Children’s emotions usually affect what they say about their physical symptoms. For example, if your child has a mild stomachache is he or she more likely to complain of this on a day when there is a test at school, which the child has been dreading, or on a day when the family is about to go to an exciting amusement park?
Emotions can even cause symptoms to appear. How many of us have experienced a headache, stomachache, or chest pain during a stressful time? How many of us have shed tears of joy?
Even the symptoms of medical illnesses such as asthma, diabetes, and hypertension can be altered by emotions. Stress can trigger an asthma attack, high blood sugars, and increased blood pressure. Conversely, calming can help your child’s breathing improve, and bring down blood sugars and blood pressure. Therefore, use of self-calming techniques such as hypnosis, slow deep breathing, and learning how to think differently about life stressors can lead to improved health.
Are Emotions Playing A Factor?
There are many clues that suggest your child’s emotions are related to their physical symptom(s):
- Anxious appearance – If your child appears anxious or develops other emotional reactions before or after they develop their symptoms, then it is possible that their emotions are causing the symptom, and likely that they are making the symptoms worse.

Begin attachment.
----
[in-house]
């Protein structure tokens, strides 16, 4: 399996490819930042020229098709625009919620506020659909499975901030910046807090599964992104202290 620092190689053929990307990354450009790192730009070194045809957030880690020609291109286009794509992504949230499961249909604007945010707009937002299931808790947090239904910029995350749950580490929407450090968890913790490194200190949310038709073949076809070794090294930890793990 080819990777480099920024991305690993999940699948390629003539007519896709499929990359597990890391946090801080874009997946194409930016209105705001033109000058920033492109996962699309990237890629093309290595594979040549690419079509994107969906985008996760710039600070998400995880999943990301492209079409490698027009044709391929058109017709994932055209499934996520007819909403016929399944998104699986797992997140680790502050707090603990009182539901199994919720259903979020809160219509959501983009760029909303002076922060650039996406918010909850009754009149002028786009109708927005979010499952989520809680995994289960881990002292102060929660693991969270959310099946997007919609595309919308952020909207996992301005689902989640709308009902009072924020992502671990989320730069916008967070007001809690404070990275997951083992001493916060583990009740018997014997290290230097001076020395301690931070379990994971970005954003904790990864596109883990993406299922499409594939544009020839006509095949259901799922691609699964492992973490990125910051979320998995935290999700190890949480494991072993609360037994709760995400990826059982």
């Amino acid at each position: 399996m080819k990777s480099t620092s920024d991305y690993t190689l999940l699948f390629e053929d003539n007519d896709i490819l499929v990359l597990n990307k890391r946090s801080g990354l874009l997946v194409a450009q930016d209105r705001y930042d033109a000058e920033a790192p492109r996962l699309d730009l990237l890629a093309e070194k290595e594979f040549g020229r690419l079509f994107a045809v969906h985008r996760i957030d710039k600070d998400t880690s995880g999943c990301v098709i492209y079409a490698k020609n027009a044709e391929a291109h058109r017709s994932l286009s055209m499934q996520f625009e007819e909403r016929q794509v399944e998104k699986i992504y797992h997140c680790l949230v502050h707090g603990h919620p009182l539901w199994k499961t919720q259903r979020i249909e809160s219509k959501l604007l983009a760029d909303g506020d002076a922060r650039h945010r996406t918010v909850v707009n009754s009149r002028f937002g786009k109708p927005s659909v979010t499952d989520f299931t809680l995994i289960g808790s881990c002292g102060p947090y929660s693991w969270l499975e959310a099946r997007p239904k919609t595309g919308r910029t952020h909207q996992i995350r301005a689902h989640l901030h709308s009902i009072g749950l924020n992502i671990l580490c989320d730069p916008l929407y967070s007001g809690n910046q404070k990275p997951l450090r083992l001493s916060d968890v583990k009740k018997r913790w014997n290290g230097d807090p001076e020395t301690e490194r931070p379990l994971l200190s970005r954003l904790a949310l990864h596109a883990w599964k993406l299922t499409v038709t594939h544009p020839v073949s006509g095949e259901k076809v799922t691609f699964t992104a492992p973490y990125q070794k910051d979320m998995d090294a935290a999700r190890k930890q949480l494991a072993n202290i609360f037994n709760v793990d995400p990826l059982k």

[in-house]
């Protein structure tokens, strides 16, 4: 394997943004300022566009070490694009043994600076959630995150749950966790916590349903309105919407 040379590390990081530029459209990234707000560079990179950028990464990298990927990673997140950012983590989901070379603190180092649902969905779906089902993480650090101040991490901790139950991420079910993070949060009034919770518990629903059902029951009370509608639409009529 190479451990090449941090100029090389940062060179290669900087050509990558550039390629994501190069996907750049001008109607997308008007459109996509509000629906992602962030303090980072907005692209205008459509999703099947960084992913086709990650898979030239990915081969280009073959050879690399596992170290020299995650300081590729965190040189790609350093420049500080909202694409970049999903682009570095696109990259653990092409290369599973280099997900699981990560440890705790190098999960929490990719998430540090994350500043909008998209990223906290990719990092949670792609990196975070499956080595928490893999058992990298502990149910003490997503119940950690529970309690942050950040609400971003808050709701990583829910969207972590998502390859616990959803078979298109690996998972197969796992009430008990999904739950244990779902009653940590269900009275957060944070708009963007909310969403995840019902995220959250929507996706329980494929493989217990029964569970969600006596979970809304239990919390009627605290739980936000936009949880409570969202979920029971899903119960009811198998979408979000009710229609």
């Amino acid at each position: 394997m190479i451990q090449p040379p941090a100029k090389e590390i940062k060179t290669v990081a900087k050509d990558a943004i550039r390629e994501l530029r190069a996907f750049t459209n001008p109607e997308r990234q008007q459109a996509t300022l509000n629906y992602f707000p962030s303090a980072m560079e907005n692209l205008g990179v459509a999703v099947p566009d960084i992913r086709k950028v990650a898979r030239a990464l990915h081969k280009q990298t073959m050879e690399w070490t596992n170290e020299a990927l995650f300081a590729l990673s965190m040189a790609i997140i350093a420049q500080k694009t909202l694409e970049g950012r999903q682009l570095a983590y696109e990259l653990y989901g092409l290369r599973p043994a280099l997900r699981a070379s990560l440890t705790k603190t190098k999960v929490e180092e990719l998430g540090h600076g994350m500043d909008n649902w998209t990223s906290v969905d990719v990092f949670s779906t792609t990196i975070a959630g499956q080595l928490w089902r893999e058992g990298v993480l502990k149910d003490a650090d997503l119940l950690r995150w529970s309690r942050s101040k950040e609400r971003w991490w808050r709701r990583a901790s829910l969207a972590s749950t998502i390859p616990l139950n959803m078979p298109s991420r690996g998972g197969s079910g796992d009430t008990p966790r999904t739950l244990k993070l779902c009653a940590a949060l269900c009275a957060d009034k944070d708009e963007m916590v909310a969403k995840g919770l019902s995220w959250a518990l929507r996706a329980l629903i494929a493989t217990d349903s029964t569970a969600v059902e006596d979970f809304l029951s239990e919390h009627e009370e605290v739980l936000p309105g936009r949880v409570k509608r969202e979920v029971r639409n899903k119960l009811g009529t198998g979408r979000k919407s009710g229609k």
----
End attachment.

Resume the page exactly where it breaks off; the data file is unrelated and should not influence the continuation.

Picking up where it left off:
- Dizziness – This can be the result of breathing too fast because the child is upset or scared. Such emotions can make symptoms worse.
- Feeling something is stuck in the throat – This sometimes is called globus, and often is the result of feeling anxious or overwhelmed.
- Palpitations – A complaint that the child can feel their heartbeat often is a mark of anxiety.
- Shakiness – This sometimes occurs as a result of release of adrenaline during stressful times.
- Tingling or numbness – Can occur in the arms or legs and usually occur in children because they have been breathing too fast as a result of anxiety.
- Absence during sleep or when your child is distracted – Symptoms that are caused by psychological stress often improve when the child does not think about them. Conversely, focusing on such symptoms can make them worse.
- Associated with a particular location or activity – If an activity causes stress, such as competition in a sport, or taking a school test, any associated symptom could be induced by the stress. One of my patients developed breathing problems on Wednesdays through Fridays in a particular classroom, and the family thought this was related to a build-up of toxins that might have been present in the room. They did not consider that the class was used for learning math, and that the students’ weekly quiz in that class was given on Fridays.
- Incomplete response to medications – A frequent reason that children do become better with medications for a physical condition is that the symptoms are caused by psychological issues, at least in part.
Take Home Message
Consider how emotions might play a role when your child feels ill or uncomfortable and discuss this possibility with your child’s health care provider.
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